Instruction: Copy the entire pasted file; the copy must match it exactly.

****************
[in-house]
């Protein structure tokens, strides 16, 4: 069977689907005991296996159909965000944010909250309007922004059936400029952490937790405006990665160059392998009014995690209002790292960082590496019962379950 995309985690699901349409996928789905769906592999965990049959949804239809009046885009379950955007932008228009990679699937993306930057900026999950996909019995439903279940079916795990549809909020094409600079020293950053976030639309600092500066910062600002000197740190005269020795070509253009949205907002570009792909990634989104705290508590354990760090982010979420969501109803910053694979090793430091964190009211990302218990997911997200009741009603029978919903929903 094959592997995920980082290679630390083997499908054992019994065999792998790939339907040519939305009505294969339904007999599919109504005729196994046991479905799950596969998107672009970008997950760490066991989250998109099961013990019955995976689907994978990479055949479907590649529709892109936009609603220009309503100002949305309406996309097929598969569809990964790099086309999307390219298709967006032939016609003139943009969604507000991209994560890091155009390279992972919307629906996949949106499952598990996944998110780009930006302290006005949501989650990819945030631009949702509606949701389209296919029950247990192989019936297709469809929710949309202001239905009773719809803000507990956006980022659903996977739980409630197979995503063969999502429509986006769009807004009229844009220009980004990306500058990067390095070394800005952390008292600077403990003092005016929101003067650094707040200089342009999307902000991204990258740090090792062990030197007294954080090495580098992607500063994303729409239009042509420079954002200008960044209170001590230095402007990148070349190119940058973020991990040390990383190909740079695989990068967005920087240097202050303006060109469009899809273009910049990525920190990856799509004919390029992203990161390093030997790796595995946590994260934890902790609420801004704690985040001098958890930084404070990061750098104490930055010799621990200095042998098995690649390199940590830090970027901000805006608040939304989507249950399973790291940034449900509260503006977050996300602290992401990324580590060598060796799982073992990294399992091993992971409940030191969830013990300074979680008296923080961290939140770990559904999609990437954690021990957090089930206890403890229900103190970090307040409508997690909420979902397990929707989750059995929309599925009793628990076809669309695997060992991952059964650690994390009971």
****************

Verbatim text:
[in-house]
């Protein structure tokens, strides 16, 4: 069977689907005991296996159909965000944010909250309007922004059936400029952490937790405006990665160059392998009014995690209002790292960082590496019962379950 995309985690699901349409996928789905769906592999965990049959949804239809009046885009379950955007932008228009990679699937993306930057900026999950996909019995439903279940079916795990549809909020094409600079020293950053976030639309600092500066910062600002000197740190005269020795070509253009949205907002570009792909990634989104705290508590354990760090982010979420969501109803910053694979090793430091964190009211990302218990997911997200009741009603029978919903929903 094959592997995920980082290679630390083997499908054992019994065999792998790939339907040519939305009505294969339904007999599919109504005729196994046991479905799950596969998107672009970008997950760490066991989250998109099961013990019955995976689907994978990479055949479907590649529709892109936009609603220009309503100002949305309406996309097929598969569809990964790099086309999307390219298709967006032939016609003139943009969604507000991209994560890091155009390279992972919307629906996949949106499952598990996944998110780009930006302290006005949501989650990819945030631009949702509606949701389209296919029950247990192989019936297709469809929710949309202001239905009773719809803000507990956006980022659903996977739980409630197979995503063969999502429509986006769009807004009229844009220009980004990306500058990067390095070394800005952390008292600077403990003092005016929101003067650094707040200089342009999307902000991204990258740090090792062990030197007294954080090495580098992607500063994303729409239009042509420079954002200008960044209170001590230095402007990148070349190119940058973020991990040390990383190909740079695989990068967005920087240097202050303006060109469009899809273009910049990525920190990856799509004919390029992203990161390093030997790796595995946590994260934890902790609420801004704690985040001098958890930084404070990061750098104490930055010799621990200095042998098995690649390199940590830090970027901000805006608040939304989507249950399973790291940034449900509260503006977050996300602290992401990324580590060598060796799982073992990294399992091993992971409940030191969830013990300074979680008296923080961290939140770990559904999609990437954690021990957090089930206890403890229900103190970090307040409508997690909420979902397990929707989750059995929309599925009793628990076809669309695997060992991952059964650690994390009971």